Planned changes in California will have a notable impact on seniors housing.
By Humair Sabir
Possibly because of the recent election, there has been significant misinformation and confusion circulating around the scheduled minimum wage increases in California. At Granite Investment Group, we are in the process of acquiring seniors housing facilities in California, and have considered the impact of the SB-3 minimum wage legislation on those facilities.
Here’s the background information: California has been fairly proactive in raising its minimum wage, especially when compared with the federal government. Even in the midst of an economic downturn, on Jan. 1, 2008, California increased its hourly minimum wage from $7.50 to $8. It was further increased to $9 on July 1, 2014 and $10 on Jan. 1, 2016, which currently remains in effect.
By comparison, the federal minimum hourly wage is currently $7.25 and has not changed since July 2009. The spread between California and the federal minimum wage is expected to increase sharply, unless the federal government institutes a drastic increase. This is unlikely in the plans for a Trump presidential administration and Republican-controlled Congress.
Looking at the legislation
On April 4, 2016, California Gov. Jerry Brown signed legislation that made California the first state in the country to commit to a $15 minimum wage for its hourly employees. This legislation, called Senate Bill No. 3 (SB-3), mandates phased increases in the state minimum wage until 2023, when the whole state will have a $15 minimum wage.
Thereafter, starting in 2024, the minimum wage will be indexed annually for inflation with a floor of zero percent, meaning no decreases, and a ceiling of 3.5 percent.
Since SB-3 is intended to increase the minimum wage consistent with economic expansion, it provides the governor with safety valves, or “off-ramps,” to suspend wage increases if economic or budgetary concerns emerge.
The governor can act by Sept. 1 of each year to pause the next year’s wage increase if there is a forecasted budget deficit (of more than 1 percent of annual revenue), or poor economic conditions (negative job growth and retail sales).
It is also important to note that SB-3 is only related to the state of California’s minimum wage. Counties and cities are free to enact their own minimum wages that are higher than the state minimum. So far, at least 17 local bodies in California, including San Francisco, San Jose and Los Angeles, have adopted timelines to reach $15 per hour that are more aggressive than the state.
Impact on seniors housing
There are approximately 7 million hourly workers in California, of which almost 2.2 million are currently paid minimum wage. It is estimated that 5.6 million Californians will be impacted either directly or indirectly by SB-3. Of that total, 440,000 workers (8 percent) are tied to the healthcare industry.
It is unclear how many seniors housing and skilled nursing employees these increases will directly impact. What is clear, though, is that the effects will be greatest among lower-skilled, but extremely critical roles, such as nurses’ assistants and caregivers. Also, when the wage floor rises, all categories close to the floor tend to rise as well, therefore indirectly impacting the entire labor force.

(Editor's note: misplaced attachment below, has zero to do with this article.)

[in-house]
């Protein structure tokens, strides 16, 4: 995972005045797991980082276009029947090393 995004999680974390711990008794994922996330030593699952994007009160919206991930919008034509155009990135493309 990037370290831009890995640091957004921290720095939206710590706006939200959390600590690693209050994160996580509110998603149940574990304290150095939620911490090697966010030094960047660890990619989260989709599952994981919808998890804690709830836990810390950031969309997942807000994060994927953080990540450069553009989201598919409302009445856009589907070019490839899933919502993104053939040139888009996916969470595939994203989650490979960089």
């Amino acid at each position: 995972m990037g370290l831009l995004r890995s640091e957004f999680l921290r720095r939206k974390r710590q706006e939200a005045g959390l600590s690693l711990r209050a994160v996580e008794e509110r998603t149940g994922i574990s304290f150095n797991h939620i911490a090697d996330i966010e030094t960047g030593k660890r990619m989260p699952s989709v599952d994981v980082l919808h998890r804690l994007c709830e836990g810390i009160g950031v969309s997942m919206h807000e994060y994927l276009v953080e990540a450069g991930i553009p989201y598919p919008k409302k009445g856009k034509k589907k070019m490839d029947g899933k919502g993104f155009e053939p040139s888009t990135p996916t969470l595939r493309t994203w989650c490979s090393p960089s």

From an operating standpoint, the area most immediately and hardest hit will be the larger operator/managers, not just because they have the largest payrolls, but also because the minimum wage increases occur a year earlier for them. Mom-and-pop operators with one-off facilities typically tend to have fewer than 25 employees and therefore will have an extra year to plan for the increase in labor costs. However, smaller operators will start seeing the indirect effects of wage increases much earlier than expected.
Location of the facilities will also be a key factor, as most of the major metropolitan areas in California have local ordinances mandating a higher minimum wage than the state. For example, in May 2015, the Los Angeles City Council approved a proposal for a gradual establishment of a citywide minimum wage of $15 per hour by July 1, 2020, far earlier than the state requirement. San Francisco has an even more aggressive timeline and is scheduled to jump to $15 per hour starting July 1, 2018.
Navigating the storm
Eventually, private-pay operators will have to figure out how to pass these increased wage costs on to consumers in the form of rate increases. This will likely have to take place over time and will depend on the competitiveness of each facility.
During this transitional period, we should all expect significant margin compression.
Theoretically speaking, facilities that depend on the government should expect reimbursement to grow and catch up to the increased labor costs. However, practically speaking, we can all expect reimbursement to significantly lag behind expense increases.
In the meantime, while economists continue to endlessly debate the merits of raising the minimum wage, healthcare providers will have to look for ways to improve productivity in order to stay in business.
Seniors housing and skilled nursing operators are already engaged in efforts to increase the quality of the care they provide while lowering costs. Increasing the productivity of labor at every level of their organization is crucial to that effort. Operators with outdated operating models will leave the industry and efficient care providers will gain valuable market share.
There is no doubt that increases in the minimum wage will cause some pain in the short term. But in the long run, this will benefit organizations that streamline their operations to provide the highest quality of care in the lowest-cost setting.
Humair Sabir is vice president of acquisitions at Granite Investment Group. He has been involved in reviewing and closing billions of dollars in seniors housing and skilled nursing transactions.